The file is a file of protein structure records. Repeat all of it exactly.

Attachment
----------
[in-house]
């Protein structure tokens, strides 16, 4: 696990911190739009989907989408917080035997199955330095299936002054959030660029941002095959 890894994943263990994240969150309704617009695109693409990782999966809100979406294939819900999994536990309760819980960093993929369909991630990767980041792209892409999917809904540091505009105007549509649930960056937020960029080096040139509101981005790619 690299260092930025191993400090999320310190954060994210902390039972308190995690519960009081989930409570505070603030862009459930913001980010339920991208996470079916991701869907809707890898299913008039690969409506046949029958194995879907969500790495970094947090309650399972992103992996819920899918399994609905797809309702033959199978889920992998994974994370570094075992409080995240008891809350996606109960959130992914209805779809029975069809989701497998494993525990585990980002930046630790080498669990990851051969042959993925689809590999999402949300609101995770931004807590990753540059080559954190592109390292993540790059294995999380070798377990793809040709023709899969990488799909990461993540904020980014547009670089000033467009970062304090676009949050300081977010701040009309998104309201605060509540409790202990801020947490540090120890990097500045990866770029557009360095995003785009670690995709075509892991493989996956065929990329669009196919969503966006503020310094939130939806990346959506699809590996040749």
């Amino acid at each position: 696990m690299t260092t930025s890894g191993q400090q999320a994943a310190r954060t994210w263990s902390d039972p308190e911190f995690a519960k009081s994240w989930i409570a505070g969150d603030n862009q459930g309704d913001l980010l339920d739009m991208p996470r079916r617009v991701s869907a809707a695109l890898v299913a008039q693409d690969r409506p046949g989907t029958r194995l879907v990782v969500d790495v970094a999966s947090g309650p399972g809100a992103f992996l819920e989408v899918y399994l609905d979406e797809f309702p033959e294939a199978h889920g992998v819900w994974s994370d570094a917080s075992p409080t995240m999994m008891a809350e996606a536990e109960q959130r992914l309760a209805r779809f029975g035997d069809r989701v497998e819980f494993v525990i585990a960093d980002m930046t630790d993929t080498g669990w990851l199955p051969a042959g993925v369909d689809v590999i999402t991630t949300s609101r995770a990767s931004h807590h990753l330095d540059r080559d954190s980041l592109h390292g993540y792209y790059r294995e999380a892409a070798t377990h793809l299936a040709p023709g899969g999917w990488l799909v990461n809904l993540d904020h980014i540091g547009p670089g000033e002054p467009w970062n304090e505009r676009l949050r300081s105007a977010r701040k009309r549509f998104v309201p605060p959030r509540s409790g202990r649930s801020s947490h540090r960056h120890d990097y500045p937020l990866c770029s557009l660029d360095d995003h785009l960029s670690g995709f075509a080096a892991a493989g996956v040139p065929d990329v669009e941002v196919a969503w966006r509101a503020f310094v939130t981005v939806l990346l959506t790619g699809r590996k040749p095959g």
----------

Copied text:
[in-house]
């Protein structure tokens, strides 16, 4: 696990911190739009989907989408917080035997199955330095299936002054959030660029941002095959 890894994943263990994240969150309704617009695109693409990782999966809100979406294939819900999994536990309760819980960093993929369909991630990767980041792209892409999917809904540091505009105007549509649930960056937020960029080096040139509101981005790619 690299260092930025191993400090999320310190954060994210902390039972308190995690519960009081989930409570505070603030862009459930913001980010339920991208996470079916991701869907809707890898299913008039690969409506046949029958194995879907969500790495970094947090309650399972992103992996819920899918399994609905797809309702033959199978889920992998994974994370570094075992409080995240008891809350996606109960959130992914209805779809029975069809989701497998494993525990585990980002930046630790080498669990990851051969042959993925689809590999999402949300609101995770931004807590990753540059080559954190592109390292993540790059294995999380070798377990793809040709023709899969990488799909990461993540904020980014547009670089000033467009970062304090676009949050300081977010701040009309998104309201605060509540409790202990801020947490540090120890990097500045990866770029557009360095995003785009670690995709075509892991493989996956065929990329669009196919969503966006503020310094939130939806990346959506699809590996040749």
């Amino acid at each position: 696990m690299t260092t930025s890894g191993q400090q999320a994943a310190r954060t994210w263990s902390d039972p308190e911190f995690a519960k009081s994240w989930i409570a505070g969150d603030n862009q459930g309704d913001l980010l339920d739009m991208p996470r079916r617009v991701s869907a809707a695109l890898v299913a008039q693409d690969r409506p046949g989907t029958r194995l879907v990782v969500d790495v970094a999966s947090g309650p399972g809100a992103f992996l819920e989408v899918y399994l609905d979406e797809f309702p033959e294939a199978h889920g992998v819900w994974s994370d570094a917080s075992p409080t995240m999994m008891a809350e996606a536990e109960q959130r992914l309760a209805r779809f029975g035997d069809r989701v497998e819980f494993v525990i585990a960093d980002m930046t630790d993929t080498g669990w990851l199955p051969a042959g993925v369909d689809v590999i999402t991630t949300s609101r995770a990767s931004h807590h990753l330095d540059r080559d954190s980041l592109h390292g993540y792209y790059r294995e999380a892409a070798t377990h793809l299936a040709p023709g899969g999917w990488l799909v990461n809904l993540d904020h980014i540091g547009p670089g000033e002054p467009w970062n304090e505009r676009l949050r300081s105007a977010r701040k009309r549509f998104v309201p605060p959030r509540s409790g202990r649930s801020s947490h540090r960056h120890d990097y500045p937020l990866c770029s557009l660029d360095d995003h785009l960029s670690g995709f075509a080096a892991a493989g996956v040139p065929d990329v669009e941002v196919a969503w966006r509101a503020f310094v939130t981005v939806l990346l959506t790619g699809r590996k040749p095959g």